Still, I don't agree with any snide remarks -- including those that appear perpetually condescending toward those with whom them disagree. After all, we all want to discuss "FACTS" and hope to engage in a "REALITY BASED DISCUSSION" -- even if some insinuate otherwise.

As for the credit union taking the car: You certainly don't have to take my word for it (although it is silly to insinuate that someone would exaggerate about something like this). However, I imagine that she wasn't the first person who ran into trouble with credit unions because a manager or employee took a hard-line stand on a loan. I guess that someone could even argue that she deserved it because she violated the condition of the loan when she was 15 minutes late with her monthly loan payment. Of course, that would make some credit union employees just as unsympathetic as bank employees. We wouldn't want that now, would we?

The point that I am making is in accordance with the old American idiom that the "grass is always greener on the other side." Sometimes, it takes a bad experience to make us realize that the grass (or business practices) may have, in fact, been the same hue. Both industries will safeguard your money, but both industries also operate with a "bottom line."

Still, my overall point was that any individual who is upset at banks could easily move their money to a credit union. For many, it might be a great decision! They could alleviate any conscientious objection with banks and still have their money safeguarded by a financial institution. For others, they may not appreciate the limited services offered by many credit unions. But, again, "to each their own."

As for the "facts that can be (selectively?) verified:"

When I spoke of "successful," I was pointing at the PEOPLE and not the business or industry. The people in this country have a right to try and be as successful as they possibly can and even try to (God forbid?) leave an inheritance for their children or grandchildren. The accusatory finger that was pointed at people (by protesters outside of their homes) who have worked hard according to the law to make their businesses successful were just doing the best they could with the cards that they were dealt. For every successful businessman, there are many others who fell by the wayside due to poor decisions. It is all a part of the free market.

Just because Netflix is the top home video provider today, it doesn't mean that they will be in a decade. One (or a series of) bad decisions could turn a company upside down. The executives try to prevent that from happening while they still work supply and demand to provide the best services and goods at maximum profit. Banks are no different. They should certainly be regulated -- but that regulation comes from POLITICIANS and not a moral code of each competing banker.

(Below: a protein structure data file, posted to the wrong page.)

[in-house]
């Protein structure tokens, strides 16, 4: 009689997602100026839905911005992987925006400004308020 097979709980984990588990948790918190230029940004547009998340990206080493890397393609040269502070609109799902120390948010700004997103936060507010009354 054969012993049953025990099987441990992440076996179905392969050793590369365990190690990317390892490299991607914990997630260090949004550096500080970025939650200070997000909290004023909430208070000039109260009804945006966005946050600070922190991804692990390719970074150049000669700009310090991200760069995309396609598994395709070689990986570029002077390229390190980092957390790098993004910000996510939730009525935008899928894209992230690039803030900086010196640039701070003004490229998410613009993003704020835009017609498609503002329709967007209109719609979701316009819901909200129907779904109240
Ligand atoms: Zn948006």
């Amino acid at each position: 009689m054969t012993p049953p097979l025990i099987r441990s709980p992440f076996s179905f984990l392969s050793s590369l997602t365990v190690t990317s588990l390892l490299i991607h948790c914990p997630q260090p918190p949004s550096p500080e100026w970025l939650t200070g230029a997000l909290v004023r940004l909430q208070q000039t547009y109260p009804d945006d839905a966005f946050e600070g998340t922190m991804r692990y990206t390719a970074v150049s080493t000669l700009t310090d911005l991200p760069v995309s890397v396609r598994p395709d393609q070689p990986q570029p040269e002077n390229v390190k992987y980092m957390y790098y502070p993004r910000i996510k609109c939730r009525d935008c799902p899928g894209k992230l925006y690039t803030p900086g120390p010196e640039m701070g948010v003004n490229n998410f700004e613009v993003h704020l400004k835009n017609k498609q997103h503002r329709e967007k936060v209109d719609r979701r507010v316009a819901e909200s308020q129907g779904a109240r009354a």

As for the success of banks: I do believe that they should have been safeguarded via limited forms of regulation to prevent them from meandering in the future in a way that would cause them to be fail. Of course, the entire bank crisis was a much larger story than just a few decisions by a few top executives.

You claim that these laws were "in fact" written by lobbyist from big banks. Care to provide a citation of one bill that was signed into law that was signed by one of these lobbyists? Nope. The laws may have been influenced by lobbyists, but that is another matter altogether. And, of course, it is a matter that should be taken up in Washington and not bank row.

Like I said, I am a member of the REAL 99% -- and not a fringe protest group. I cannot support a group whose main focus is based upon an accusation of "greed and incompetence" or "massive corruption" that is VERY short on specifics.

Maybe you can enlighten us? Better yet: Perhaps you can enlighten those who really matter in this debacle -- the people who design laws and regulation in Washington. If you want to expose the great conspiracy of "greed, "incompetence" and "massive corruption at the highest levels," then maybe you can spell it out clearly and stick to the facts (citing examples of policy, law, and anecdotal evidence) and come up with a way to improve the situation.


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Posted by Hank
a resident of Palo Verde
on Nov 8, 2011 at 2:31 pm

Hank is a registered user.

You don't seem to understand what is happening up on Capitol hill. The politicians don't actually write many laws at all. Many of them don't even read legislation. They hire lobbyists as staffers and then those lobbyists/staffers write the legislation.